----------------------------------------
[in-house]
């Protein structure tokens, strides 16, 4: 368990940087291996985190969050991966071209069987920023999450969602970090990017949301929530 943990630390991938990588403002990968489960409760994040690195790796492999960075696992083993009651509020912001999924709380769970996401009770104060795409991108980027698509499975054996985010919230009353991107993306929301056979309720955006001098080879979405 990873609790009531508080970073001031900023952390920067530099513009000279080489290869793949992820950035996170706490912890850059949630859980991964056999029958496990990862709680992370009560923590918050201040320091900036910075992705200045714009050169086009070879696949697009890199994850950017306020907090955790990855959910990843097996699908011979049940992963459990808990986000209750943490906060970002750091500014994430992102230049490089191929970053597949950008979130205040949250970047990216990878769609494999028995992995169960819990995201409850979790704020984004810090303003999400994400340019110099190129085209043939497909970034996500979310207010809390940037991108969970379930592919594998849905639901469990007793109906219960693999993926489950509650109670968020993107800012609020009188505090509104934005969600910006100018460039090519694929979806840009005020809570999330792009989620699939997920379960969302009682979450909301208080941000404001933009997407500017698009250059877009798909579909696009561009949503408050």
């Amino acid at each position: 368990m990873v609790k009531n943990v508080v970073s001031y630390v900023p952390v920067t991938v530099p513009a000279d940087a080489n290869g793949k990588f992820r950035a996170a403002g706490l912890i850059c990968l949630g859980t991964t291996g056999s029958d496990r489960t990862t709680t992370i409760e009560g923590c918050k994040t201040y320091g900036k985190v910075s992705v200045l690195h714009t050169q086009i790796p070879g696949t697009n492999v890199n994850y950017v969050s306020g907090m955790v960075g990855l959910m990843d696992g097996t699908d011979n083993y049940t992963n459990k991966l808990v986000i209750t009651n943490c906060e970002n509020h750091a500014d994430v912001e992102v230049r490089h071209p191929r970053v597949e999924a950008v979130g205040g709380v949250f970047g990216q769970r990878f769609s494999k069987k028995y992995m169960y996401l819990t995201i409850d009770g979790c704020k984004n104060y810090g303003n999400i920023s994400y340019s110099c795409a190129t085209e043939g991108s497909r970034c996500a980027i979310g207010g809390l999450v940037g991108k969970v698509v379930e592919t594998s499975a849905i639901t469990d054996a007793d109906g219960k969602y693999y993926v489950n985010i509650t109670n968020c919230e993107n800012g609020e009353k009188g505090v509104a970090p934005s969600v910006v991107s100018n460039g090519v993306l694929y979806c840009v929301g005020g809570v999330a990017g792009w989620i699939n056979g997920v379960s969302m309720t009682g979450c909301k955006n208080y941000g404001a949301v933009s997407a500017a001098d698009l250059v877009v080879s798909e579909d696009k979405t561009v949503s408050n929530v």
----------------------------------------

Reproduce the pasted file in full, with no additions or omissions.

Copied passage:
[in-house]
């Protein structure tokens, strides 16, 4: 368990940087291996985190969050991966071209069987920023999450969602970090990017949301929530 943990630390991938990588403002990968489960409760994040690195790796492999960075696992083993009651509020912001999924709380769970996401009770104060795409991108980027698509499975054996985010919230009353991107993306929301056979309720955006001098080879979405 990873609790009531508080970073001031900023952390920067530099513009000279080489290869793949992820950035996170706490912890850059949630859980991964056999029958496990990862709680992370009560923590918050201040320091900036910075992705200045714009050169086009070879696949697009890199994850950017306020907090955790990855959910990843097996699908011979049940992963459990808990986000209750943490906060970002750091500014994430992102230049490089191929970053597949950008979130205040949250970047990216990878769609494999028995992995169960819990995201409850979790704020984004810090303003999400994400340019110099190129085209043939497909970034996500979310207010809390940037991108969970379930592919594998849905639901469990007793109906219960693999993926489950509650109670968020993107800012609020009188505090509104934005969600910006100018460039090519694929979806840009005020809570999330792009989620699939997920379960969302009682979450909301208080941000404001933009997407500017698009250059877009798909579909696009561009949503408050």
């Amino acid at each position: 368990m990873v609790k009531n943990v508080v970073s001031y630390v900023p952390v920067t991938v530099p513009a000279d940087a080489n290869g793949k990588f992820r950035a996170a403002g706490l912890i850059c990968l949630g859980t991964t291996g056999s029958d496990r489960t990862t709680t992370i409760e009560g923590c918050k994040t201040y320091g900036k985190v910075s992705v200045l690195h714009t050169q086009i790796p070879g696949t697009n492999v890199n994850y950017v969050s306020g907090m955790v960075g990855l959910m990843d696992g097996t699908d011979n083993y049940t992963n459990k991966l808990v986000i209750t009651n943490c906060e970002n509020h750091a500014d994430v912001e992102v230049r490089h071209p191929r970053v597949e999924a950008v979130g205040g709380v949250f970047g990216q769970r990878f769609s494999k069987k028995y992995m169960y996401l819990t995201i409850d009770g979790c704020k984004n104060y810090g303003n999400i920023s994400y340019s110099c795409a190129t085209e043939g991108s497909r970034c996500a980027i979310g207010g809390l999450v940037g991108k969970v698509v379930e592919t594998s499975a849905i639901t469990d054996a007793d109906g219960k969602y693999y993926v489950n985010i509650t109670n968020c919230e993107n800012g609020e009353k009188g505090v509104a970090p934005s969600v910006v991107s100018n460039g090519v993306l694929y979806c840009v929301g005020g809570v999330a990017g792009w989620i699939n056979g997920v379960s969302m309720t009682g979450c909301k955006n208080y941000g404001a949301v933009s997407a500017a001098d698009l250059v877009v080879s798909e579909d696009k979405t561009v949503s408050n929530v």